Safety Third: TVA’s Proposed Clinch River Small Modular Reactors (SMRs)

Please note: comments to the NRC are due July 13, 2018 – you can take action here.

Honestly, my knowledge surrounding nuclear power was somewhat limited. In my Master’s program, I gained knowledge about policy issues surrounding nuclear waste storage at Yucca Mountain, a proposed federal repository; I watched, horrified, at news reports about the Fukushima meltdown in Japan; I saw documentaries on the Chernobyl accident in the former Soviet Union; and a peer’s presentation in college was the first I had heard about small modular reactors (SMRs).

Because my expertise is in other energy areas, I was hesitant to attend the June hearing on the Nuclear Regulatory Commission’s (NRC) Draft Environmental Impact Statement (DEIS) for an early site permit (ESP) for SMRs at TVA’s Clinch River Nuclear Site. I was not sure I could clearly state why TVA should abandon its plan to invest in this new nuclear project. However, after reading through the DEIS, I realized there were clearly some alarming safety issues. Then I found my personal motivation: I realized my family would be at risk. My son’s home when they are with their father was within the ten-mile emergency evacuation zone, standard to other nuclear projects, which TVA has proposed to reduce to two miles or the site boundary for the Clinch River SMR project. At first, I was alarmed my two sons would be in harm’s way, but was even more alarmed the emergency planning zone would not even include my former spouse and sons in the planning process if there were a nuclear accident. I had the realization there were even a larger number of communities, families, businesses, infrastructure, and environmental areas that might be at risk if I did not take action.

Reading the DEIS for the Clinch River SMR site made me think about a funny saying my friends and I used to use: “Safety Third.” Why safety third? The answer is priorities. Our phrase was insinuating to put fun first under any circumstance when with friends, but I realized TVA was putting safety lower on the list of priorities by pursuing an experimental technology combined with the  proposal to reduce the industry-standard 10-mile emergency planning zone.

At the NRC meeting, TVA provided the public with free TVA swag: wallet-sized first aid kits. However, TVA providing this “nuclear first aid kit” was not as comforting as actually ensuring safety as a top priority to innovation and economic development. Why reduce the emergency planning zone, TVA? Safety should come first, not third, in terms of any nuclear power project.

A motivation behind reducing the emergency planning zone is actually related to cost. If the emergency planning zone is reduced, there are less communities, homes, businesses, infrastructure, and environmental areas to evaluate and coordinate with inside the smaller radius. Proponents claim SMRs are an attractive nuclear technology because they could be cheaper to produce and have the potential to become an export to countries and utilities that cannot afford large nuclear projects, which raises nuclear proliferation concerns. However, the costs are partly reduced at the expense of numerous safety measures such as reducing staff onsite, including security staff, altering the design of spent fuel pools, which increases fire-risk, and reducing the emergency planning zone. SACE and the Tennessee Environmental Council (TEC) legally intervened in June 2017 and more recently highlighted such concerns in newly filed contentions based on the DEIS.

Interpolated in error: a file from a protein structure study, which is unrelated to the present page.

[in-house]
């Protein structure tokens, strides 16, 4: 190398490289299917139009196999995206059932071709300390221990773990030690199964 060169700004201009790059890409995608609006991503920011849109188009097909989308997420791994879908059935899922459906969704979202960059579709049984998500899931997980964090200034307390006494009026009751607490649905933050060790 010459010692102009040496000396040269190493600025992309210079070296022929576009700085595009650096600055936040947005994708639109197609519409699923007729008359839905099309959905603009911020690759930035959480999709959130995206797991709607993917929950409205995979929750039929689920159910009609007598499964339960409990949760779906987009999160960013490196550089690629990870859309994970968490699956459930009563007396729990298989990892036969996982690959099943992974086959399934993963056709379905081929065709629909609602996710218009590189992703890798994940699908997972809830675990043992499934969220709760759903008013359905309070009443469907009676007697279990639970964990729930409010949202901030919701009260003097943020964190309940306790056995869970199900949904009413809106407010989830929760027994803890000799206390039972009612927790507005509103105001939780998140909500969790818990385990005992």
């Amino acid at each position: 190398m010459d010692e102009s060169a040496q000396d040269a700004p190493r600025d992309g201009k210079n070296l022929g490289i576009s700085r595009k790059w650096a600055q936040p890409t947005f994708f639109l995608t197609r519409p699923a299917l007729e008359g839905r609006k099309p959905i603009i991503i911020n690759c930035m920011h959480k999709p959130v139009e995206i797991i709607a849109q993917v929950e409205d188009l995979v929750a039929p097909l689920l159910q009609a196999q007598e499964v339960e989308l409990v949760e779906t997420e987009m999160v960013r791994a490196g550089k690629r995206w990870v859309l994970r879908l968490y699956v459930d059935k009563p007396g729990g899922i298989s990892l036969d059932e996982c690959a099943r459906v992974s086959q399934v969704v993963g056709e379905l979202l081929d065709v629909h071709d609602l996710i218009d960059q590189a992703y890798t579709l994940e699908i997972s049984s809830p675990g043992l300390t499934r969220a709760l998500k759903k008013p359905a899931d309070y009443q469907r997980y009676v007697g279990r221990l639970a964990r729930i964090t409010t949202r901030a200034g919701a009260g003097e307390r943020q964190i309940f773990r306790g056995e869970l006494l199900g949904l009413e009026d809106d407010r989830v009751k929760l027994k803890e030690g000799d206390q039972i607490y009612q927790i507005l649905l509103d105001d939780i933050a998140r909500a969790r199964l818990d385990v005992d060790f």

To date, no SMR designs have been certified by the NRC, and the affordable cost claim has not materialized; SMRs are estimated to be extremely expensive. For the safety of my family and the nearby community, my expectation would be to see the 10-mile emergency planning zone remain in place.

TVA’s SMR proposal fails for another reason related to cost: the flat and declining load growth for energy. TVA does not need new supply and certainly does not need the most expensive supply option. TVA’s Strategic Plan stated the need for not only rate increases, but a rate change, and a debt reduction plan to help manage the reduced demand for energy resulting from energy efficiency and renewable investments. Much of TVA’s current debt was a result of abandoned nuclear projects, including the breeder reactor at the Clinch River site, and nuclear projects like Watts Bar 2 that took nearly forty years to finish and went billions over budget. With TVA’s poor track record bringing nuclear projects in on time and budget, an experiment like the Clinch River SMR proposal will likely go against TVA’s plans to reduce its debt.

From left: Sara Barczak, SACE; Brian Paddock, Resident & Attorney, Sierra Club; and Don Safer, TEC Board Member.

I was proud to stand with concerned residents, experts, and my SACE colleague, Sara Barczak, who also delivered comments, in telling the NRC to choose the “no action alternative.” It’s not too late to tell the NRC you oppose TVA’s Clinch River SMR project and “safety third” assessment.

The NRC is taking public comments until July 13, 2018. You can voice your opinion to the NRC here.

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1 Comment

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Great article! A-Must-READ!
Thanks for enriching my knowledge.

Comment by Maor Boublil on July 9, 2018 9:08 am

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